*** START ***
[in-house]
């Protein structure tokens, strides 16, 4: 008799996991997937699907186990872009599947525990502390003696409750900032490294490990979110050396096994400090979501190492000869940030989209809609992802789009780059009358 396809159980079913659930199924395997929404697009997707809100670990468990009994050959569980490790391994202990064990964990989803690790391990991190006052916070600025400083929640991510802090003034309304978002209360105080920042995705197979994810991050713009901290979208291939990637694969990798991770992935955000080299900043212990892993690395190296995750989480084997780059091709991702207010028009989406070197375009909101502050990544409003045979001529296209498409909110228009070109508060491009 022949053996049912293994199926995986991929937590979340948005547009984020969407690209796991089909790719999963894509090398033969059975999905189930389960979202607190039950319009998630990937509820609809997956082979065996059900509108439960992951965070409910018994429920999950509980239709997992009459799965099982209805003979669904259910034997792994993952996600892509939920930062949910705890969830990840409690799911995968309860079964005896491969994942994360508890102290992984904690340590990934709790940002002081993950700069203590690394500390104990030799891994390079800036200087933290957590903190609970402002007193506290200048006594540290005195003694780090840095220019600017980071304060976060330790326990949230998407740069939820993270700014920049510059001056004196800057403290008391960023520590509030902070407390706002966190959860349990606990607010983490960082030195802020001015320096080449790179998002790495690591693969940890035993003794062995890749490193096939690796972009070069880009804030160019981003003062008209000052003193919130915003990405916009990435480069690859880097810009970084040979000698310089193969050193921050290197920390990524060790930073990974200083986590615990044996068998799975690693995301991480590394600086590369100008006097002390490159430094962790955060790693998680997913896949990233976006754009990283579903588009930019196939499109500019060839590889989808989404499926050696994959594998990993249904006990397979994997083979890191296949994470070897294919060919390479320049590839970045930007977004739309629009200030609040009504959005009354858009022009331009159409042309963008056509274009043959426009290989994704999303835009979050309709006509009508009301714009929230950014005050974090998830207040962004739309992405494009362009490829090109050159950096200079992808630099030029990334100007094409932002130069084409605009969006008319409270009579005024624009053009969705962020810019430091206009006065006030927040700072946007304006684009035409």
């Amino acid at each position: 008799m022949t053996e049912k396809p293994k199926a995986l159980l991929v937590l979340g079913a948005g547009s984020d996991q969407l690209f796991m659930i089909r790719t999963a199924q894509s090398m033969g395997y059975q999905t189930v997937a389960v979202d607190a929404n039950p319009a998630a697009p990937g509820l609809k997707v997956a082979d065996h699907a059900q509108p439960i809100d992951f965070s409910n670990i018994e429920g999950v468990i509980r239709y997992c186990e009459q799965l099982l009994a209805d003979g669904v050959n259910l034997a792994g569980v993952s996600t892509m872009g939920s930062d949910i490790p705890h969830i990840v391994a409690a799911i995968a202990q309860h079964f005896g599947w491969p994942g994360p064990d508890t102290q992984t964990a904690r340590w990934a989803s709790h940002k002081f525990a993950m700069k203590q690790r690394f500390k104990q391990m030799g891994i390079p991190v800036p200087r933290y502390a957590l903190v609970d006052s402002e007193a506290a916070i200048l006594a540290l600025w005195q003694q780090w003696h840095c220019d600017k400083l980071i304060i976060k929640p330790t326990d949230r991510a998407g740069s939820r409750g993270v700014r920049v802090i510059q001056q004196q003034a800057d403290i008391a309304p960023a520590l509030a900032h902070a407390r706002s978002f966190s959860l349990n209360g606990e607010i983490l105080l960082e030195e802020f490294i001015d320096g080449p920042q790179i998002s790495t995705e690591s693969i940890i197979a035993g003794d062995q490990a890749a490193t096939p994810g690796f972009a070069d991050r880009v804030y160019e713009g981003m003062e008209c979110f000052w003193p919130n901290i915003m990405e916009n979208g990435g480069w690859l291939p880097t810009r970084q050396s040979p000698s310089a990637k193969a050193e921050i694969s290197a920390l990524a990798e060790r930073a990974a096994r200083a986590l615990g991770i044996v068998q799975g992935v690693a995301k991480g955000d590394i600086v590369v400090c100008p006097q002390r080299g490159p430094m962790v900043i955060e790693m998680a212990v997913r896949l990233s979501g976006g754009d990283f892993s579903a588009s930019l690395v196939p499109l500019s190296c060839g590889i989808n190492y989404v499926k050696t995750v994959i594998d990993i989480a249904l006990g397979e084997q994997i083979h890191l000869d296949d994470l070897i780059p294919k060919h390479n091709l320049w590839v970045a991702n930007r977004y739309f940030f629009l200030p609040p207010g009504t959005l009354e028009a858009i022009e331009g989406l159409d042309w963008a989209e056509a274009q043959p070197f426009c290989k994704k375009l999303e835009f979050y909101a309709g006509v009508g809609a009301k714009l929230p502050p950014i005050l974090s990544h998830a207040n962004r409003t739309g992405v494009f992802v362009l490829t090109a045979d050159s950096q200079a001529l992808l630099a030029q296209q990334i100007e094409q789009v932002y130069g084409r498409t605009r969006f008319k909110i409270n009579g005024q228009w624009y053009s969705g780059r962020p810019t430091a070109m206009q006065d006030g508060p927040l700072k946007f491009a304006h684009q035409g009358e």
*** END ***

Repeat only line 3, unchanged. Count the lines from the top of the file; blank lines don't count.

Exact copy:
């Amino acid at each position: 008799m022949t053996e049912k396809p293994k199926a995986l159980l991929v937590l979340g079913a948005g547009s984020d996991q969407l690209f796991m659930i089909r790719t999963a199924q894509s090398m033969g395997y059975q999905t189930v997937a389960v979202d607190a929404n039950p319009a998630a697009p990937g509820l609809k997707v997956a082979d065996h699907a059900q509108p439960i809100d992951f965070s409910n670990i018994e429920g999950v468990i509980r239709y997992c186990e009459q799965l099982l009994a209805d003979g669904v050959n259910l034997a792994g569980v993952s996600t892509m872009g939920s930062d949910i490790p705890h969830i990840v391994a409690a799911i995968a202990q309860h079964f005896g599947w491969p994942g994360p064990d508890t102290q992984t964990a904690r340590w990934a989803s709790h940002k002081f525990a993950m700069k203590q690790r690394f500390k104990q391990m030799g891994i390079p991190v800036p200087r933290y502390a957590l903190v609970d006052s402002e007193a506290a916070i200048l006594a540290l600025w005195q003694q780090w003696h840095c220019d600017k400083l980071i304060i976060k929640p330790t326990d949230r991510a998407g740069s939820r409750g993270v700014r920049v802090i510059q001056q004196q003034a800057d403290i008391a309304p960023a520590l509030a900032h902070a407390r706002s978002f966190s959860l349990n209360g606990e607010i983490l105080l960082e030195e802020f490294i001015d320096g080449p920042q790179i998002s790495t995705e690591s693969i940890i197979a035993g003794d062995q490990a890749a490193t096939p994810g690796f972009a070069d991050r880009v804030y160019e713009g981003m003062e008209c979110f000052w003193p919130n901290i915003m990405e916009n979208g990435g480069w690859l291939p880097t810009r970084q050396s040979p000698s310089a990637k193969a050193e921050i694969s290197a920390l990524a990798e060790r930073a990974a096994r200083a986590l615990g991770i044996v068998q799975g992935v690693a995301k991480g955000d590394i600086v590369v400090c100008p006097q002390r080299g490159p430094m962790v900043i955060e790693m998680a212990v997913r896949l990233s979501g976006g754009d990283f892993s579903a588009s930019l690395v196939p499109l500019s190296c060839g590889i989808n190492y989404v499926k050696t995750v994959i594998d990993i989480a249904l006990g397979e084997q994997i083979h890191l000869d296949d994470l070897i780059p294919k060919h390479n091709l320049w590839v970045a991702n930007r977004y739309f940030f629009l200030p609040p207010g009504t959005l009354e028009a858009i022009e331009g989406l159409d042309w963008a989209e056509a274009q043959p070197f426009c290989k994704k375009l999303e835009f979050y909101a309709g006509v009508g809609a009301k714009l929230p502050p950014i005050l974090s990544h998830a207040n962004r409003t739309g992405v494009f992802v362009l490829t090109a045979d050159s950096q200079a001529l992808l630099a030029q296209q990334i100007e094409q789009v932002y130069g084409r498409t605009r969006f008319k909110i409270n009579g005024q228009w624009y053009s969705g780059r962020p810019t430091a070109m206009q006065d006030g508060p927040l700072k946007f491009a304006h684009q035409g009358e």